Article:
The site stopped accepting waste in 1997.
The Christmases did not live on their property until approximately August 2007.
They moved from their property in February 2008.
2statute of limitations and the prior-trespass doctrine. The Court of Appeals reversed andremanded. We find that Exxon is entitled to summary judgment, but for different reasonsthan those found by the circuit court.
FACTS AND PROCEDURAL HISTORY
¶2. A waste-disposal site has been located between the towns of Centerville andWoodville in rural Wilkinson County for decades. During the 1980s, 1990s, and early 2000s,the site was owned by Rogers Rental & Landfill Company. From 1984 until 2001, Exxon
was the site’s only customer and was involved in the site’s operations. The extent of Exxon’sinvolvement is disputed. In the early 1980s, Cliff Rogers, the owner of Rogers Rental &Landfill Company, allegedly brought alligators to the site from Louisiana. On July 6, 2001,Exxon purchased the site from Rogers. At Exxon’s request, the Mississippi Department of Wildlife, Fisheries, and Parks surveyed Exxon’s property on July 2, 2007, and reported the presence of eighty-four alligators. The Department noted that this was “a high density of alligators to exist in the wild.” Pursuant to a request from Exxon, the Department removedseveral alligators from Exxon’s property in July 2008. ¶3. On December 3, 2003, Tom and Consandra Christmas purchased a thirty-five-acretract of land that neighbored Exxon’s property. Before they completed their purchase, their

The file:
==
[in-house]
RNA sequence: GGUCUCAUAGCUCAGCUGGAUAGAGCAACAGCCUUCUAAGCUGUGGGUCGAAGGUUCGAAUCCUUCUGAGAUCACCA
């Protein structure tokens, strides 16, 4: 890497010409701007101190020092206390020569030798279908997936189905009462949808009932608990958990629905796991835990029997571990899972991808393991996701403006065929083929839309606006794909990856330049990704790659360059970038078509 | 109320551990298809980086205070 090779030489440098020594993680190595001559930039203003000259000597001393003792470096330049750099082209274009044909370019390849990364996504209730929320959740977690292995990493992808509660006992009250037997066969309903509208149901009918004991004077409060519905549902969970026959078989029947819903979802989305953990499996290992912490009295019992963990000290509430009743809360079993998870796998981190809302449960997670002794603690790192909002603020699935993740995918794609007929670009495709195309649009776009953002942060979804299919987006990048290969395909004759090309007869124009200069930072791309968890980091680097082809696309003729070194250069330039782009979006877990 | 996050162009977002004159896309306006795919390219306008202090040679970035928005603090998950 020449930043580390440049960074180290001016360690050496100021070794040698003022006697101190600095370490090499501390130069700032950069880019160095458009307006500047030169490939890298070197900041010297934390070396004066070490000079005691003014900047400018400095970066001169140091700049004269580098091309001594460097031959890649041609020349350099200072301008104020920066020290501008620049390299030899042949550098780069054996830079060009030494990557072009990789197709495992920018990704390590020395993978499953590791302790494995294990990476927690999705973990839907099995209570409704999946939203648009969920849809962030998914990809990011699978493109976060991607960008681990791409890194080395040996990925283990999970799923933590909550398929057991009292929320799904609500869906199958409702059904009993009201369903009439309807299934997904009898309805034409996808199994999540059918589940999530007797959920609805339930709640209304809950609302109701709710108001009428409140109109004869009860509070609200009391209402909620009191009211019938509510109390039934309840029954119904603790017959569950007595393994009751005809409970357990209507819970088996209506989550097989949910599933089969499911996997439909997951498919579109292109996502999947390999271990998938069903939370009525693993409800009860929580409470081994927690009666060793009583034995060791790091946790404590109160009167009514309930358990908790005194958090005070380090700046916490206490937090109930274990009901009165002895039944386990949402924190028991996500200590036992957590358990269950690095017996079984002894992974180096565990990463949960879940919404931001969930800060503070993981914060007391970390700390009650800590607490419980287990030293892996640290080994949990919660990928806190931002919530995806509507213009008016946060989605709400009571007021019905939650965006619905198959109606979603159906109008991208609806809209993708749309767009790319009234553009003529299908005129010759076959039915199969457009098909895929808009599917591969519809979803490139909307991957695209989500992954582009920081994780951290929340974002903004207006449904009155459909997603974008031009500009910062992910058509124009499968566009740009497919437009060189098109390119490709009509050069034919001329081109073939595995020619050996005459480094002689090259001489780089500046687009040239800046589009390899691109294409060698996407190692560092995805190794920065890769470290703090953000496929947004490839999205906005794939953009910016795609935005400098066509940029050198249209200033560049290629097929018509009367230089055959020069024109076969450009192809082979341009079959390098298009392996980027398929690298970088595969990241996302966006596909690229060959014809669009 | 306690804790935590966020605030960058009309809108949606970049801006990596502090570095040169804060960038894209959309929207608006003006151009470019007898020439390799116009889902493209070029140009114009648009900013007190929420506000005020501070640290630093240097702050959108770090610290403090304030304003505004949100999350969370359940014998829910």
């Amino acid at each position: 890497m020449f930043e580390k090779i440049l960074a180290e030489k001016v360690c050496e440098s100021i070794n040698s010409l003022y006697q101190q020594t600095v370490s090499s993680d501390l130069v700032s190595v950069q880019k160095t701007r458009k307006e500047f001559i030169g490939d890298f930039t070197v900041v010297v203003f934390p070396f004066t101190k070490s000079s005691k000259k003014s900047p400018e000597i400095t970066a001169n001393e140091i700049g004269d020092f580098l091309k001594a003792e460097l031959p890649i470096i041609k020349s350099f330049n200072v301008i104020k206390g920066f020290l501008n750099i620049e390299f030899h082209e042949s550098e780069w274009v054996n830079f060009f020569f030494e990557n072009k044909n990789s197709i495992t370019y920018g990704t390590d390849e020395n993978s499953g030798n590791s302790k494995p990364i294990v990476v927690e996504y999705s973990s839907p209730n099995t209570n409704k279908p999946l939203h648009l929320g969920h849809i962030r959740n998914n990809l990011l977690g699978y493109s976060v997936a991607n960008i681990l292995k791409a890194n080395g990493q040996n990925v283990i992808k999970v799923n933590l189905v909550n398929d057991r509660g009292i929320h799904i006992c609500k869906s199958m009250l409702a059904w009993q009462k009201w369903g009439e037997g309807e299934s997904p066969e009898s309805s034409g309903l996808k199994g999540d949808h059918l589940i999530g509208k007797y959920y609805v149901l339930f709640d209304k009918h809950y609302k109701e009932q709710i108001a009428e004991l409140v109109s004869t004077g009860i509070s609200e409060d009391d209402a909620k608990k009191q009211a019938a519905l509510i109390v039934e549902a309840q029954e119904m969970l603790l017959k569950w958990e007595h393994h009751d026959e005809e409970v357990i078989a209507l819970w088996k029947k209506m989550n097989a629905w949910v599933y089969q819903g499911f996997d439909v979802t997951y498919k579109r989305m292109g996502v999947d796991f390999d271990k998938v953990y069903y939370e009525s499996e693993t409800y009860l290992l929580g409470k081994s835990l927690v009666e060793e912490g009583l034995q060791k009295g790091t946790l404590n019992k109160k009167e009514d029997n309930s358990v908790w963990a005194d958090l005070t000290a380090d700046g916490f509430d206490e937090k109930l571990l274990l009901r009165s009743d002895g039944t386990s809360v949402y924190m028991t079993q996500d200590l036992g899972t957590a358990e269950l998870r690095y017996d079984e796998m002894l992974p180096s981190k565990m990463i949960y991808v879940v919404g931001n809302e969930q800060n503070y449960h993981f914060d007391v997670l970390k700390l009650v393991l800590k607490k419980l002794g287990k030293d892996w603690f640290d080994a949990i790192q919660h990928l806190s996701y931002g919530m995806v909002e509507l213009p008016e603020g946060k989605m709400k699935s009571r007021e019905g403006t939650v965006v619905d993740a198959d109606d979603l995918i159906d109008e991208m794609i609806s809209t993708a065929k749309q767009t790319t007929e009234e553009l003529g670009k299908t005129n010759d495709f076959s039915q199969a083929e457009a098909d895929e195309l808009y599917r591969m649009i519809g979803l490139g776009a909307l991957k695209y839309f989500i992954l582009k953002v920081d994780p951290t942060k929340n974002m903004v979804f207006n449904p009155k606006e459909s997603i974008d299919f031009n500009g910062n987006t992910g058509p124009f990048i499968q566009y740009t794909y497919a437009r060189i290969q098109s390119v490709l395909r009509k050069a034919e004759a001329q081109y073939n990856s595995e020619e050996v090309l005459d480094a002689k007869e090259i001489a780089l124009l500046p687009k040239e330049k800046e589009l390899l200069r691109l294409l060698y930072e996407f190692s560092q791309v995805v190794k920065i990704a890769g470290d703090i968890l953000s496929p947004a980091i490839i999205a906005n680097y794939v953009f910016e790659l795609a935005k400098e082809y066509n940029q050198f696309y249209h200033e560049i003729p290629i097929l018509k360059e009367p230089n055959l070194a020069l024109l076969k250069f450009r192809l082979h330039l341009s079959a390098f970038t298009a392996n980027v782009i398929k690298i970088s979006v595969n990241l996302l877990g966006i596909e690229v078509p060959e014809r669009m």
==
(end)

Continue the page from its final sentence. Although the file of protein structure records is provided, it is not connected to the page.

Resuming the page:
real estate agent, Alan Ryan, told them that his horse had been injured on the property andthat he suspected an alligator did it. The Christmases also saw a few alligators on their